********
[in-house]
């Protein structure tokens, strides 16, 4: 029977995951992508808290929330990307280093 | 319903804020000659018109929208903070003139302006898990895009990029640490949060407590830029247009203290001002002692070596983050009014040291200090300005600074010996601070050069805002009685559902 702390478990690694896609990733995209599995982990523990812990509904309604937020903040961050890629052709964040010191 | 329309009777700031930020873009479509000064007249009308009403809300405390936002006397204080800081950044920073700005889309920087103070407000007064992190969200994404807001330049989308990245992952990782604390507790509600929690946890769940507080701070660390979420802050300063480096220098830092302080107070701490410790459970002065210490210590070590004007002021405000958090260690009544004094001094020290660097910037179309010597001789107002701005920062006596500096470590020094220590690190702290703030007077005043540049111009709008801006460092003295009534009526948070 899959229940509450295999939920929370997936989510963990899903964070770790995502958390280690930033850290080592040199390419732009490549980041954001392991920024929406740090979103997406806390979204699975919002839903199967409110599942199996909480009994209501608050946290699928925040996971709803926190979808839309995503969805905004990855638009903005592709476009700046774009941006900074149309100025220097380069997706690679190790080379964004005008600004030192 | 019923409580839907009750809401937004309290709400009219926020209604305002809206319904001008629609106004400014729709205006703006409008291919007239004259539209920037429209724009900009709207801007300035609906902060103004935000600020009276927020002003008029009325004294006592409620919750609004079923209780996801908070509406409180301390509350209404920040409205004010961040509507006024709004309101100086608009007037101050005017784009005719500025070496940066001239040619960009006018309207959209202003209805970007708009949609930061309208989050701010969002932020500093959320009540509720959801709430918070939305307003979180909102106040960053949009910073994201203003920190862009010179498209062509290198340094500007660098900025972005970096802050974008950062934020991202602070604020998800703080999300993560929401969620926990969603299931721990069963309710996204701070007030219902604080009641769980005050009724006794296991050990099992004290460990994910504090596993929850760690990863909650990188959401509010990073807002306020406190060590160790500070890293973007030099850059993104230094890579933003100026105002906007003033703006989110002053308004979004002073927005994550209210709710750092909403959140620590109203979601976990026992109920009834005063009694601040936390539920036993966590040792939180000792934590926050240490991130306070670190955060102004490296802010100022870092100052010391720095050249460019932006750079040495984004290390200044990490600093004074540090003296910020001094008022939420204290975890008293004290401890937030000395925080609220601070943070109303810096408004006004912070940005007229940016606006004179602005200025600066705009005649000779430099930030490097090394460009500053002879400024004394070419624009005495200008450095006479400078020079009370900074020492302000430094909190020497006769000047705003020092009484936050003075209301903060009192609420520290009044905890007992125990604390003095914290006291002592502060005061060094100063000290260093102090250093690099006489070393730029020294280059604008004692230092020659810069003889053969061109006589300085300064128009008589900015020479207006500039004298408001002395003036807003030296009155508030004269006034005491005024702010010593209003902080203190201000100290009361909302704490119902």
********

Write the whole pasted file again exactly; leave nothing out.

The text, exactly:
[in-house]
């Protein structure tokens, strides 16, 4: 029977995951992508808290929330990307280093 | 319903804020000659018109929208903070003139302006898990895009990029640490949060407590830029247009203290001002002692070596983050009014040291200090300005600074010996601070050069805002009685559902 702390478990690694896609990733995209599995982990523990812990509904309604937020903040961050890629052709964040010191 | 329309009777700031930020873009479509000064007249009308009403809300405390936002006397204080800081950044920073700005889309920087103070407000007064992190969200994404807001330049989308990245992952990782604390507790509600929690946890769940507080701070660390979420802050300063480096220098830092302080107070701490410790459970002065210490210590070590004007002021405000958090260690009544004094001094020290660097910037179309010597001789107002701005920062006596500096470590020094220590690190702290703030007077005043540049111009709008801006460092003295009534009526948070 899959229940509450295999939920929370997936989510963990899903964070770790995502958390280690930033850290080592040199390419732009490549980041954001392991920024929406740090979103997406806390979204699975919002839903199967409110599942199996909480009994209501608050946290699928925040996971709803926190979808839309995503969805905004990855638009903005592709476009700046774009941006900074149309100025220097380069997706690679190790080379964004005008600004030192 | 019923409580839907009750809401937004309290709400009219926020209604305002809206319904001008629609106004400014729709205006703006409008291919007239004259539209920037429209724009900009709207801007300035609906902060103004935000600020009276927020002003008029009325004294006592409620919750609004079923209780996801908070509406409180301390509350209404920040409205004010961040509507006024709004309101100086608009007037101050005017784009005719500025070496940066001239040619960009006018309207959209202003209805970007708009949609930061309208989050701010969002932020500093959320009540509720959801709430918070939305307003979180909102106040960053949009910073994201203003920190862009010179498209062509290198340094500007660098900025972005970096802050974008950062934020991202602070604020998800703080999300993560929401969620926990969603299931721990069963309710996204701070007030219902604080009641769980005050009724006794296991050990099992004290460990994910504090596993929850760690990863909650990188959401509010990073807002306020406190060590160790500070890293973007030099850059993104230094890579933003100026105002906007003033703006989110002053308004979004002073927005994550209210709710750092909403959140620590109203979601976990026992109920009834005063009694601040936390539920036993966590040792939180000792934590926050240490991130306070670190955060102004490296802010100022870092100052010391720095050249460019932006750079040495984004290390200044990490600093004074540090003296910020001094008022939420204290975890008293004290401890937030000395925080609220601070943070109303810096408004006004912070940005007229940016606006004179602005200025600066705009005649000779430099930030490097090394460009500053002879400024004394070419624009005495200008450095006479400078020079009370900074020492302000430094909190020497006769000047705003020092009484936050003075209301903060009192609420520290009044905890007992125990604390003095914290006291002592502060005061060094100063000290260093102090250093690099006489070393730029020294280059604008004692230092020659810069003889053969061109006589300085300064128009008589900015020479207006500039004298408001002395003036807003030296009155508030004269006034005491005024702010010593209003902080203190201000100290009361909302704490119902």